Learn about forces by trying to balance the table by adding weights. Try out different numbers/ sizes of weights.
Investigate an empty beam, a beam weighted at one end and a beam containing a ball bearing. Try to find the balance point of the beams to help understand centre of gravity.
Investigate balance and centre of gravity using flat shapes and a post for balancing them. Simple geometric shapes, weighted shapes and shapes with holes enable exploration of the idea.
Buses and mushroom shapes demonstrate how an object is more stable when the weight is positioned lower.
A drawbridge and 3 strings attached to the end (but at different angles) encourage investigation of forces and exploration of questions such as:
What are the differences in the angle between the string and the drawbridge? How far do you have to pull the string?
A wheel that can be attached to a connecting rod via a slider demonstrates up & down/ rotary motion and how the direction of the force affects movement.
Investigate how the repelling and attracting magnets (left of picture) affect each other and how this may change by placing sheets of different material between them.
See which objects levitate, how they move and why – as the turntable is rotated around the central column. The magnets on the central column have alternate N and S poles facing out. Of the objects attached to the posts, only the magnets and one of the metals are attracted.
Find out about pressure by pushing foot shapes of different sizes into the foam. Find out which goes deeper with the same force, which is easiest to push down and how they spring back when the pressure is released. Relate to snow shoes, camels with large feet, stiletto heels etc.
Try out the pulleys to see how they reduce the force needed to move the sprung weights. See how more pulleys make it easier but mean you have to pull the string further. When might this be useful? (When a weight has to be lifted that would be too heavy without the pulleys...)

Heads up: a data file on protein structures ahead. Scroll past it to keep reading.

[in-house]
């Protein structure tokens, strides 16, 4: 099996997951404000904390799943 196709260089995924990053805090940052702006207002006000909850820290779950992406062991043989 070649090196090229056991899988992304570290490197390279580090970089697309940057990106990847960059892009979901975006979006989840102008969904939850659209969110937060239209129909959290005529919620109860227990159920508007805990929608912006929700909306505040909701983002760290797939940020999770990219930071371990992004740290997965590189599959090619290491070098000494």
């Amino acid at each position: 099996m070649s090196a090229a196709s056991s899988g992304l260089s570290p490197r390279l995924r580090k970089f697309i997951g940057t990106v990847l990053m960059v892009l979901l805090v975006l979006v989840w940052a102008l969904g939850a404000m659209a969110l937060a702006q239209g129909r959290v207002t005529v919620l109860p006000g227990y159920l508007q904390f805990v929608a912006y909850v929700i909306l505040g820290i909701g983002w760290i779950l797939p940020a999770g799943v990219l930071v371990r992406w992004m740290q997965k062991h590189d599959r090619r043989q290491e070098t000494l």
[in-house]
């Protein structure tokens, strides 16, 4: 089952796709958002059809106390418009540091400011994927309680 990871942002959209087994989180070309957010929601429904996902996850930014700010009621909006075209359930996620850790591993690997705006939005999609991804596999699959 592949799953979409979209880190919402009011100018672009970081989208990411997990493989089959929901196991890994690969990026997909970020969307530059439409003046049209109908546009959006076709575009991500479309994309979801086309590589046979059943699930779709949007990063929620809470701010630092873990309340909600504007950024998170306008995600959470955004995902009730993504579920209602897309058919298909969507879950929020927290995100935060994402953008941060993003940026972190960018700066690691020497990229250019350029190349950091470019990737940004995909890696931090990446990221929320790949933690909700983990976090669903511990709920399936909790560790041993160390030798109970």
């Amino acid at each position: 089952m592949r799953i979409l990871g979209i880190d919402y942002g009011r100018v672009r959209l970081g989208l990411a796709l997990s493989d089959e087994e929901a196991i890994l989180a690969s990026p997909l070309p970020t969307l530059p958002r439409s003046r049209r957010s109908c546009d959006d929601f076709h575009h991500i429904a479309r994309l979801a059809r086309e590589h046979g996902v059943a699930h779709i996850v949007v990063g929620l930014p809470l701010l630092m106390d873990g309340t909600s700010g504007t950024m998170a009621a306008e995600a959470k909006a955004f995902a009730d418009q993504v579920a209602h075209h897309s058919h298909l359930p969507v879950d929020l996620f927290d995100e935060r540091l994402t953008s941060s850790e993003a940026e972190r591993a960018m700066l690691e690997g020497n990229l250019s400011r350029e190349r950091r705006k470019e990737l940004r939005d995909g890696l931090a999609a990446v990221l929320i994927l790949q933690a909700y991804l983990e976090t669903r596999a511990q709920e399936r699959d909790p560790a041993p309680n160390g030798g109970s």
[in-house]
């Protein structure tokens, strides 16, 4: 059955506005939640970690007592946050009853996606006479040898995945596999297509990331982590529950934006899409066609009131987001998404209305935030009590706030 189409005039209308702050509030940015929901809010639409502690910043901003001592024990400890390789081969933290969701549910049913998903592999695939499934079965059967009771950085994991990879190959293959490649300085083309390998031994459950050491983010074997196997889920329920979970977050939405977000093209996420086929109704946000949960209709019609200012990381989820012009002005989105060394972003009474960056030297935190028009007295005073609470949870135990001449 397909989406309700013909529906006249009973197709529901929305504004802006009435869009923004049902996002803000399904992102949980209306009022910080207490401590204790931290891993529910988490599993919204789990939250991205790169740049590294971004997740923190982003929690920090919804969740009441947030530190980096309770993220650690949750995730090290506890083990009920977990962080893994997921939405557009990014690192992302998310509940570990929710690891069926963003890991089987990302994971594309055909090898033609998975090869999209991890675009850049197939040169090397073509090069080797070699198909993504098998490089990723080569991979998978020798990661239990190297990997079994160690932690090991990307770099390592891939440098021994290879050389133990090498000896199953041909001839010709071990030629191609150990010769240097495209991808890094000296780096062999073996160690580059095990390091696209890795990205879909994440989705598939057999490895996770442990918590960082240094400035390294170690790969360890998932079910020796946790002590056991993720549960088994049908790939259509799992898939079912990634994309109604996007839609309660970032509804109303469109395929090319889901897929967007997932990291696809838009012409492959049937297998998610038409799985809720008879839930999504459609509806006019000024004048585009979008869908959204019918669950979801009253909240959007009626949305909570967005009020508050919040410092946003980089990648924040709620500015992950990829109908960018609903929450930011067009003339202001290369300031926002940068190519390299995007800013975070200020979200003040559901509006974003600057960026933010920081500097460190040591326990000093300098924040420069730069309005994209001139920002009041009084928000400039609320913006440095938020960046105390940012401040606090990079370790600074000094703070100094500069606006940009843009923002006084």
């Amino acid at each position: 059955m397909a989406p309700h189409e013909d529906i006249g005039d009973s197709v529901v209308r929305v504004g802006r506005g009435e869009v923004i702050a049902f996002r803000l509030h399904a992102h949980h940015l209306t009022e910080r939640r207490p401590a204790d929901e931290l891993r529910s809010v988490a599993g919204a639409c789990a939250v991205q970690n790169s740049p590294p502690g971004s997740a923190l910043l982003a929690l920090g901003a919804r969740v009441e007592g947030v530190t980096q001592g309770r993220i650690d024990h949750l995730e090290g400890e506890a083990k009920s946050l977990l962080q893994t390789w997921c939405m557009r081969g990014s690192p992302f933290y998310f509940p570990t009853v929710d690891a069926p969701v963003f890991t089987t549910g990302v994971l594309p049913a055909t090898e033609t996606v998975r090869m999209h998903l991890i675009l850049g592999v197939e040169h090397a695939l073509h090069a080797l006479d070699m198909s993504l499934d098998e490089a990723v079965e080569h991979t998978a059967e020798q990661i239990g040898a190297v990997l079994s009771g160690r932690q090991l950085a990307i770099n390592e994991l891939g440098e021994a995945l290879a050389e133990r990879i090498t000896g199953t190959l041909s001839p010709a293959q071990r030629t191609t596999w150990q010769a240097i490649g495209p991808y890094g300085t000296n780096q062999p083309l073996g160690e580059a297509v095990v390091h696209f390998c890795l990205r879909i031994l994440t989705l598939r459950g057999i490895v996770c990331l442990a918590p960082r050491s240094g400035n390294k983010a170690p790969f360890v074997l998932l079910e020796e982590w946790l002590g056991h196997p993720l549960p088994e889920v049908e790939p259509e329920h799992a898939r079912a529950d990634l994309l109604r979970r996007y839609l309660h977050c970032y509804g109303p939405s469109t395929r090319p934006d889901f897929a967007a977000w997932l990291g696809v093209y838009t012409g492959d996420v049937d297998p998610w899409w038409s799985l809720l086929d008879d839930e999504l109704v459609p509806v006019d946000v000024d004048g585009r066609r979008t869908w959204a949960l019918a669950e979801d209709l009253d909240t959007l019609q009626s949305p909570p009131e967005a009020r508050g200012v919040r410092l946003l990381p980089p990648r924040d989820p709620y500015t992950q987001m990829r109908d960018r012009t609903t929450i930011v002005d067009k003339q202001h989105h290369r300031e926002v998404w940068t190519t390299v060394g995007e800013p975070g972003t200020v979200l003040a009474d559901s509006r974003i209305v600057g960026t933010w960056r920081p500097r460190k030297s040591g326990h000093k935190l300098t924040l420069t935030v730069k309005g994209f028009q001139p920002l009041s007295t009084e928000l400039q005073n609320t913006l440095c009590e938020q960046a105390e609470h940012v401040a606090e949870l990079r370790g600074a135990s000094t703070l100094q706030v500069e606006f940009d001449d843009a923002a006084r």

Swing the pendulum gently over the magnets in the discs to see magnetic repulsion and chaotic movement.
Place the dish of iron clippings over the bar magnet to show the pattern of the magnetic field lines.
Base – use 3 strings to see how forces can add up or cancel out. Place a shape on top of the drum and see if you can work as a team to trace the shape by pulling the strings.
See how the springs (back) on both sides of the pointer can cancel forces in the opposite direction. Try working as a pair, hiding the number of springs you have moved and trying to work out what your partner has done.
A polarised screen makes it possible to see where the plastic shapes are stressed. See that forces have an instant effect and that the stresses are concentrated around sharp corners or narrower parts of the shape. Notice how the stripes of colour are concentrated more tightly when a material is more stressed and are more spread out when there is less force applied.
Investigate polarised light by turning the polarised sunglasses through 90 degrees.
Try using the electronic brakes (front, back or none) to compare the friction of the two surfaces. Relate this to places when friction is useful and when it is a problem – eg. Walking/ Ice skating.
Try pumping the brakes or just using them gently. Relate to anti-lock brakes.
Try the spinning tops and see how the smaller, lighter tops are easier to spin than the larger ones. Add weights to find out how an unbalanced top will not spin well.
Experiment with the different tops and weights.
Two or more people can use the foam blocks to build an arch bridge that demonstrates how strong an arched shape can be - thanks to gravity and friction. Relate to the arch of the foot.
Try out how the stability of the square structure is affected by the presence or absence of the removable central bar. This is put to good use in truss bridges and often in school DT lessons.